• Soothing a baby with reflux - babies with reflux may seem like they always want to nurse. Sucking is soothing, and drinking your milk can help relieve the pain from reflux, but it can also cause more refluxing, causing a vicious cycle. After you nurse your baby and know that they have had a full feeding, using a pacifier for them to continue sucking while you comfort them can be helpful. They should be upright or seated rather than lying flat while sucking on the pacifier. (3)
  • You need a break - being a new parent is a lot of work. You are likely tired from adjusting to a new and different schedule, getting only snippets of sleep at a time. If your baby has been fed and still needs to suck, but you need a break, it is ok to use a pacifier as a tool for short periods of time. 
  • When your baby is away from you - some families use a pacifier for their baby when they are with a caregiver and not with you to nurse as often as they like for comfort. Always have the caregiver offer your pumped milk first in case your baby is hungry. If they are fed and still need comfort from sucking, a pacifier can be helpful while your caregiver also snuggles your little one.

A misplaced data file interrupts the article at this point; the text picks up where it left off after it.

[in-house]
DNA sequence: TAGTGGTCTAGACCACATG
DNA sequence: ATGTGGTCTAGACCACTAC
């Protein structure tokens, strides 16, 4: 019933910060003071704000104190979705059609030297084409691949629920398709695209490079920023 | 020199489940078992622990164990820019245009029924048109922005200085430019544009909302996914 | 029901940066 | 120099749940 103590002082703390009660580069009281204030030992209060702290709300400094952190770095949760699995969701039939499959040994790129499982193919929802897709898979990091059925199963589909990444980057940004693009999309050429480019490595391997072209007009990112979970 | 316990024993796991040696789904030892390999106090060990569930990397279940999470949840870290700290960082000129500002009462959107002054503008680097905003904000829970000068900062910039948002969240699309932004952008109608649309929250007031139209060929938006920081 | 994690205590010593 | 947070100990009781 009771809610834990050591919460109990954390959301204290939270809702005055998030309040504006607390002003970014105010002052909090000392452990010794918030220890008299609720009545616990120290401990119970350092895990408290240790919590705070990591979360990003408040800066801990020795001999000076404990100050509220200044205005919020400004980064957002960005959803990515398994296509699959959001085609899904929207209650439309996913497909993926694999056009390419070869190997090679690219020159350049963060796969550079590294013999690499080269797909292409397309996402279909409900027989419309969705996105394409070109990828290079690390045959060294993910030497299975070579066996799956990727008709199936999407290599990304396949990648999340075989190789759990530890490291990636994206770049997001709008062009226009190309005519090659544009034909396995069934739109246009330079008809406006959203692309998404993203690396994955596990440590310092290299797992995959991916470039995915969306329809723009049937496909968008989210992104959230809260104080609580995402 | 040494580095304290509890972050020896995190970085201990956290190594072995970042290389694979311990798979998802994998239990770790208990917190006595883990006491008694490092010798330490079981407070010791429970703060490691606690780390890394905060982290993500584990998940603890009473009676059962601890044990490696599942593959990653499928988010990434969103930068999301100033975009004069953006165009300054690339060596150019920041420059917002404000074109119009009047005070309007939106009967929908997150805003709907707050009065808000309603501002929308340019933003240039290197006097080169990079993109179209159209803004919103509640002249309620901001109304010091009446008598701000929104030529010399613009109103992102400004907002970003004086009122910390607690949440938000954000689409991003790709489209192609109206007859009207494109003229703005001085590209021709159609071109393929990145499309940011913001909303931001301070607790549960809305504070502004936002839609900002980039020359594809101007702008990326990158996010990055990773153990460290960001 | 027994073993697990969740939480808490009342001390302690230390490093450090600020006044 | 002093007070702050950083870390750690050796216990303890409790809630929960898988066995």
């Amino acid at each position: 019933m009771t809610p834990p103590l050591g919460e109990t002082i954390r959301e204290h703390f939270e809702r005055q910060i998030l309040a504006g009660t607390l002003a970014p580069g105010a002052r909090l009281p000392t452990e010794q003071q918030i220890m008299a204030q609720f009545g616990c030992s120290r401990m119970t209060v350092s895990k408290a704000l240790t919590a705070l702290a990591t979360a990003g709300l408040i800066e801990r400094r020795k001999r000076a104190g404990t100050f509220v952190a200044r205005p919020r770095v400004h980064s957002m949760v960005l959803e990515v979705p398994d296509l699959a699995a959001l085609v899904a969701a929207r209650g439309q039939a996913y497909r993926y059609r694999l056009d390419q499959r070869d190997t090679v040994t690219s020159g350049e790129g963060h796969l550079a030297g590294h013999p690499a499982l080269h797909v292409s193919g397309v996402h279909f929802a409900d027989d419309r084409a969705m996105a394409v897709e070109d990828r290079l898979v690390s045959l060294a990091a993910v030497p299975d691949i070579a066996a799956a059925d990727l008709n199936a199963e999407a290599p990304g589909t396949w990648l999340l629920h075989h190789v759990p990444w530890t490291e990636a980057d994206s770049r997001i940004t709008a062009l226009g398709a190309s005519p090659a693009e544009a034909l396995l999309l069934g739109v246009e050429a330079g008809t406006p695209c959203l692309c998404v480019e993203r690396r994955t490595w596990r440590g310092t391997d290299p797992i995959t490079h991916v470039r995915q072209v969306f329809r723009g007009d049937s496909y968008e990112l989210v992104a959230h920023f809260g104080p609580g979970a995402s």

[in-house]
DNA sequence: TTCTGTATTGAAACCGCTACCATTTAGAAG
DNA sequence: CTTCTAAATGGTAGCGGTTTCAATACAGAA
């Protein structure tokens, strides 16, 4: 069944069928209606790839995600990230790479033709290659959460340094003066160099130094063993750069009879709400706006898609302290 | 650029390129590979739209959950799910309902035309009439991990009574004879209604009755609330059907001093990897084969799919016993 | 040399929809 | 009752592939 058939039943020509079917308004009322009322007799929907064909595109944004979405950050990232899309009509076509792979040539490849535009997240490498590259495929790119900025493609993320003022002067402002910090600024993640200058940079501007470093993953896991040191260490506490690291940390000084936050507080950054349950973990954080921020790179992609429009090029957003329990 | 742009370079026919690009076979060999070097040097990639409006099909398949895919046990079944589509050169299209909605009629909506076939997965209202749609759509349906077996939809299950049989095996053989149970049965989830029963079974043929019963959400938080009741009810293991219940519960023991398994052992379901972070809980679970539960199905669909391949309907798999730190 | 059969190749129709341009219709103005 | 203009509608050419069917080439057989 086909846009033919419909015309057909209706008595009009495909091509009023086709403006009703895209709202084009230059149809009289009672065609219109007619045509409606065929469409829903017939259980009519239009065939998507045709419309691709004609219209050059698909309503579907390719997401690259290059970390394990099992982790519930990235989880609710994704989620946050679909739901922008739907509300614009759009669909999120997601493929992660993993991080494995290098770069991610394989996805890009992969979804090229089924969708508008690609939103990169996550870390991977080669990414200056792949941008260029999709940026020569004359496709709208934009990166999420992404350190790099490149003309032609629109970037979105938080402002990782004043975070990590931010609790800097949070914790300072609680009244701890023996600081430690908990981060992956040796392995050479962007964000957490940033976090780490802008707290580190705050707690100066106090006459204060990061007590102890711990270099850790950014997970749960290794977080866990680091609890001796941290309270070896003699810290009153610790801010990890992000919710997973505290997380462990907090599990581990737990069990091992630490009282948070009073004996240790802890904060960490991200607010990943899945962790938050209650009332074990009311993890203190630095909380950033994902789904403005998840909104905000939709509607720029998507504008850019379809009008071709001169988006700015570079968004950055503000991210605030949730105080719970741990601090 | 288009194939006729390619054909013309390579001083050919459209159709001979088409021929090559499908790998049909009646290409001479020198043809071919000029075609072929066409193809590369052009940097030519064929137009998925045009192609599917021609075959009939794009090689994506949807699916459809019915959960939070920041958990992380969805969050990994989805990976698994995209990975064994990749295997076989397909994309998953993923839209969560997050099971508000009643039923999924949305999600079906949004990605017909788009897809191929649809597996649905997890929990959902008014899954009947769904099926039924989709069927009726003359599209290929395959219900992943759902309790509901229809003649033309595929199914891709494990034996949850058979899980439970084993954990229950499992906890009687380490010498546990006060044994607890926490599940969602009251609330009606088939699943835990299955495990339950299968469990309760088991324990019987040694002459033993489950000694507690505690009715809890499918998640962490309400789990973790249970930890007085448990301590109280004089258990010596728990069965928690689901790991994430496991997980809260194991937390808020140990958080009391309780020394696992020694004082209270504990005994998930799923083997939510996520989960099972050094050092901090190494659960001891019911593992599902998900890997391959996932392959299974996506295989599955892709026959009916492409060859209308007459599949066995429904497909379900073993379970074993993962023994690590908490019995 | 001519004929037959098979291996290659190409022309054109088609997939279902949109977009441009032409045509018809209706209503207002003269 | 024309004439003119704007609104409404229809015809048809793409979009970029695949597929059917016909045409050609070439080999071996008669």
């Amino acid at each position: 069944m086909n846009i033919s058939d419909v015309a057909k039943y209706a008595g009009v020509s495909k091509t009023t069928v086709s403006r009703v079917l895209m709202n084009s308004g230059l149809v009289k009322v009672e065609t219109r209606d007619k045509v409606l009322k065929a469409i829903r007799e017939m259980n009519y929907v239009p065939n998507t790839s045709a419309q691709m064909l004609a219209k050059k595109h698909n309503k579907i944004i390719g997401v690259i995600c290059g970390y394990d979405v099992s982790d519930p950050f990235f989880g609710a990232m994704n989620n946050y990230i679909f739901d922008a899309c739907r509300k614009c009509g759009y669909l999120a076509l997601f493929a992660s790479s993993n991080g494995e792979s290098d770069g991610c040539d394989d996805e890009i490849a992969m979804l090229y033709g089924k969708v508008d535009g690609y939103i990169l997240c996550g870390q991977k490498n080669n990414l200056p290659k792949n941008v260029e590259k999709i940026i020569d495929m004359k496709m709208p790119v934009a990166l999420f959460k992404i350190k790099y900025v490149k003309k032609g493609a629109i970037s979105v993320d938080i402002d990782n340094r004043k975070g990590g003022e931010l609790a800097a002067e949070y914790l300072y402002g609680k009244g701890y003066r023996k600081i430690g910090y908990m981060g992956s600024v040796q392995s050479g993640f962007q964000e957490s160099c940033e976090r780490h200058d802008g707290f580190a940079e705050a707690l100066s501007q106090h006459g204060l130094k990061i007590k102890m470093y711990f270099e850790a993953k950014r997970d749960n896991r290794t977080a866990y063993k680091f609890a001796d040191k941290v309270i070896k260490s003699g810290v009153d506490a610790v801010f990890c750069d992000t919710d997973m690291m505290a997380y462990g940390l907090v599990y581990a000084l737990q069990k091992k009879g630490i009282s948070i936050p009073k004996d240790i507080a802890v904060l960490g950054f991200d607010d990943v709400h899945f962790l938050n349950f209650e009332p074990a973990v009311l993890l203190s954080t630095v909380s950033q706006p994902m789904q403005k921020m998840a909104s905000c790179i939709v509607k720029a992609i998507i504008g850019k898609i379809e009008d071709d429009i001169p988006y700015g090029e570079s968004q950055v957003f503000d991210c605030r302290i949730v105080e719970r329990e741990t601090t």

Choosing a pacifier

  • It is recommended to wait until your baby is at least 4-6 weeks old before introducing a pacifier so it doesn’t interfere with establishing breastfeeding or your baby’s breast milk intake. 
  • Choose a pacifier sized appropriately for the age of your baby. 
  • Choose a pacifier shape best suited for your baby or recommended by your IBCLC (International Board Certified Lactation Consultant).
  • A pacifier that is not very soft but has some resistance or rigidity is often preferred. When the material is very soft, your baby may compress the pacifier nipple with their mouth, resulting in a closed mouth rather than a wider, more open-mouth posture. This can create tight muscles around the mouth and negatively impact latching and feeding.
  • Consider a pacifier nipple shape that looks similar to how you would expect your nipple to look after your baby nurses.
  • Consider the material used to make the pacifier. All synthetic materials can have health implications, and you should do further research to choose the one you are most comfortable with.
  • Choose a pacifier made from one piece to avoid the parts of the pacifier separating.

Pacifier shape

  • Cherry - may be round or flat near the base and is more rounded and bulbous near the tip.
  • Orthopedic - these are more flat, wide-shaped nipples. They were made with the thought it would allow for a greater range of motion of the tongue to be used. It can inhibit the tongue from being able to cup the nipple.